Painters brush up on majesty of Pakistan’s mountains
Last year, three artists travelled across Pakistan to capture the country’s majestic landscapes.
From golden lavender sunsets and rocky banks against imposing mountains, to cerulean blue waters and enveloping, ethereal clouds, each of the artists’ impressions of Pakistan’s countryside are on display at a new exhibition at Dubai’s ICD Brookfield Place.
Titled The North, the exhibition, in partnership with Dastaangoi Gallery’s residency programme, aims to showcase the diversity of the country’s landscapes and the varying perspectives of the three painters – Saara Knapp, Phoebe Stewart Carter and Louis Szapary.
“Whenever you think of Pakistan, you don’t necessarily think of these mountains, you don’t think of nature,” Amad Mian, curator of The North and Dastaangoi Gallery’s co-founder, tells The National.
“We wanted to create a bridge between the West and the East, between Pakistan and other parts of the world.”
Mian also wanted the artists to capture the natural landscape as it slowly changes due to the impact of climate change. Last year’s floods, which claimed the lives of more than 1,700 and affected 2.2 million more, occurred only weeks before the residency began.
Knapp, Stewart Carter and Szapary travelled across Pakistan over 10 days in September last year. Accompanied by Mian, their journey began in Batakundi, a town in the Kaghan Valley, before heading to Hunza, a mountainous valley in the northern part of Gilgit-Baltistan.
Along the way, they passed villages such as Nagar and Gulmit, and explored landmarks from Attabad Lake and Passu Glacier to Rakaposhi, a mountain of the Karakoram range.
Throughout the journey, they stopped to sketch or paint the scenes, sights and histories of a country none of them had visited before.
“As an Austrian, I have an affinity for mountains, and Pakistan has some of the most gigantic and magnificent mountains and landscapes in the world,” says Szapary, whose two paintings in the exhibition illustrate his fascination with atmosphere and light.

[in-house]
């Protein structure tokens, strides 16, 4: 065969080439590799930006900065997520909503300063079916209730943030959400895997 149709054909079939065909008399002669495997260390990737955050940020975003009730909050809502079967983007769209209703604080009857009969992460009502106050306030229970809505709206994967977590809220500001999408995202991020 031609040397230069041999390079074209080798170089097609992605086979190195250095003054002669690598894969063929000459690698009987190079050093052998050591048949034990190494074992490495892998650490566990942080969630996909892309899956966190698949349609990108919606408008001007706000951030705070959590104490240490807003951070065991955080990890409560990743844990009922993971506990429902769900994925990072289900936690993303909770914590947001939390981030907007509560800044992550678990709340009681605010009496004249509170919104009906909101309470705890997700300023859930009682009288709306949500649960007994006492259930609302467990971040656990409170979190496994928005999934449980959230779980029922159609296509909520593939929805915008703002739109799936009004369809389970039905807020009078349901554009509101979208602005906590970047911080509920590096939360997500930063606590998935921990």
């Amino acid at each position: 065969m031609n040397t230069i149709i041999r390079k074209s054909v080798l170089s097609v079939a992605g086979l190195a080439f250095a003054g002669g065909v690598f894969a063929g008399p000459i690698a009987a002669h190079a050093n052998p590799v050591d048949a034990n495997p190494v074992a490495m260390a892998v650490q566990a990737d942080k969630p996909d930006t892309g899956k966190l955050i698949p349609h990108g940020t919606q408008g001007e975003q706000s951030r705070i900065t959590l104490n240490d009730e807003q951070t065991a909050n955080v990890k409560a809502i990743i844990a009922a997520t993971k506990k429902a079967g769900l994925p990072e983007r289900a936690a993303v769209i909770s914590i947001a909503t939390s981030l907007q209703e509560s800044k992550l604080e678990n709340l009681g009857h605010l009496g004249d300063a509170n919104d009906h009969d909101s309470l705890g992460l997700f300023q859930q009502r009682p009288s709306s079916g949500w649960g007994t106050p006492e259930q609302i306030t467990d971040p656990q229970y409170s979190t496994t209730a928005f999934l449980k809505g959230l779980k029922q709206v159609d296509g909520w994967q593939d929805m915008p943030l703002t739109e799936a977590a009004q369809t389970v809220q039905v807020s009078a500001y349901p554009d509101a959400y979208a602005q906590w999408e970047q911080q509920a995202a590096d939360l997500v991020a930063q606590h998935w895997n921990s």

“I’m used to big mountains in Europe but the mountains in Pakistan that we saw are literally twice as high. And the intensity of everything was quite overwhelming.”
His paintings, Passu Glacier and Passu Cones at Sunset show a unique combination of capturing detail and the vastness of nature – a tricky combination to balance.
“I love these two things and they are the most difficult things to reconcile,” he says. “Putting a lot of detail on the mountain, but still making it feel like it’s far, that’s the most difficult part – and the most interesting part too.”
The artists created little sketches and quick paintings while on the road. These studies were then used to create the larger works for the exhibition.
“It becomes something that almost transcends a single moment, it becomes like a grander feeling of a place,” says Knapp.
“It’s impression but impression with intention. It’s not only reactive; there has to be some kind of thought behind it.”
The Finnish-American artist’s style is captivating. Her two works, Attabad Lake at the Golden Hour and A Portrait of Rakaposhi Mountain, reveal her ability to recreate a landscape and are a representation of an existing place and her impression of it.
“The water was incredibly challenging because I wasn’t using a specific moment of time,” she says of Attabad Lake at the Golden Hour.
“I ended up reading a lot about the reflections of water, how light would travel through water, at what angle and different techniques in order to make it look closer to you in the foreground and farther away in the background.”
Stewart Carter also painted a piece titled Attabad Lake, though from a different perspective.
Nestled in the distance between the mountains, golden light spilling in the background, the lake has a ghostly glow, acting as a focal point for the eye of the viewer to settle on.
The lake was a touch point for both artists due its recent history.
Attabad Lake was formed in 2010 as a result of a landslide, which destroyed several villages and displaced thousands. Today, it attracts many tourists from across the country and region, but for Stewart Carter, its unsettling history was a reminder of the contrasts that lie behind Pakistan’s countryside.
“It was a beautiful trip, but there was always that feeling in the background that a lot of these places are disappearing,” she says.
“Attabad Lake is this most amazing lake with this incredible blue. I’ve never seen anything like it. You have this weird juxtaposition of beauty, and then a little bit of horror.”
Stewart Carter’s other work, Path to Passu Glacier, reveals her keen eye and interest in the varied types of landscapes that exist in the region.
“It was incredible when you see these varied landscapes, completely hidden from what I knew,” she says. “A lot of people in the West do not know how beautiful it is there.”
The North is running at ICD Brookfield Place, Dubai, until September 23